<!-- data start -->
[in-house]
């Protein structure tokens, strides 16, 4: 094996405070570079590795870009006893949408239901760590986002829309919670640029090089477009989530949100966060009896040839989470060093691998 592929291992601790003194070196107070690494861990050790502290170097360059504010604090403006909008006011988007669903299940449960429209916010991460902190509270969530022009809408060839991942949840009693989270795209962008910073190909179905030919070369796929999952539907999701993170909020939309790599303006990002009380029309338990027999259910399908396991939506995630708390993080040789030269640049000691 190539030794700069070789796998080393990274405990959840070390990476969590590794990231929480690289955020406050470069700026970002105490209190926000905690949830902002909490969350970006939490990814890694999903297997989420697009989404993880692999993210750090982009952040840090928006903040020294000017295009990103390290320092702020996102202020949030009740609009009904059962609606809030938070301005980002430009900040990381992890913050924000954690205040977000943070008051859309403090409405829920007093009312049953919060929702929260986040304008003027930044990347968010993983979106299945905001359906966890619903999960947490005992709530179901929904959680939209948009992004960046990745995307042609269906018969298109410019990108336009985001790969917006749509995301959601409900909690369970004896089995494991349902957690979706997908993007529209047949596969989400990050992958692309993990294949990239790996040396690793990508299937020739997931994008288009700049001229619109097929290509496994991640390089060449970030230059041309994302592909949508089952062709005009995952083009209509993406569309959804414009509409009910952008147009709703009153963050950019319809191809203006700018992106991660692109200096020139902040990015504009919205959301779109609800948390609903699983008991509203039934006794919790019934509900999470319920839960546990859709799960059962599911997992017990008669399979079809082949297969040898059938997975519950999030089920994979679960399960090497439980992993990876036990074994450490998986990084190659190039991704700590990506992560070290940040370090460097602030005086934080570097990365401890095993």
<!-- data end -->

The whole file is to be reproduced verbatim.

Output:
[in-house]
């Protein structure tokens, strides 16, 4: 094996405070570079590795870009006893949408239901760590986002829309919670640029090089477009989530949100966060009896040839989470060093691998 592929291992601790003194070196107070690494861990050790502290170097360059504010604090403006909008006011988007669903299940449960429209916010991460902190509270969530022009809408060839991942949840009693989270795209962008910073190909179905030919070369796929999952539907999701993170909020939309790599303006990002009380029309338990027999259910399908396991939506995630708390993080040789030269640049000691 190539030794700069070789796998080393990274405990959840070390990476969590590794990231929480690289955020406050470069700026970002105490209190926000905690949830902002909490969350970006939490990814890694999903297997989420697009989404993880692999993210750090982009952040840090928006903040020294000017295009990103390290320092702020996102202020949030009740609009009904059962609606809030938070301005980002430009900040990381992890913050924000954690205040977000943070008051859309403090409405829920007093009312049953919060929702929260986040304008003027930044990347968010993983979106299945905001359906966890619903999960947490005992709530179901929904959680939209948009992004960046990745995307042609269906018969298109410019990108336009985001790969917006749509995301959601409900909690369970004896089995494991349902957690979706997908993007529209047949596969989400990050992958692309993990294949990239790996040396690793990508299937020739997931994008288009700049001229619109097929290509496994991640390089060449970030230059041309994302592909949508089952062709005009995952083009209509993406569309959804414009509409009910952008147009709703009153963050950019319809191809203006700018992106991660692109200096020139902040990015504009919205959301779109609800948390609903699983008991509203039934006794919790019934509900999470319920839960546990859709799960059962599911997992017990008669399979079809082949297969040898059938997975519950999030089920994979679960399960090497439980992993990876036990074994450490998986990084190659190039991704700590990506992560070290940040370090460097602030005086934080570097990365401890095993």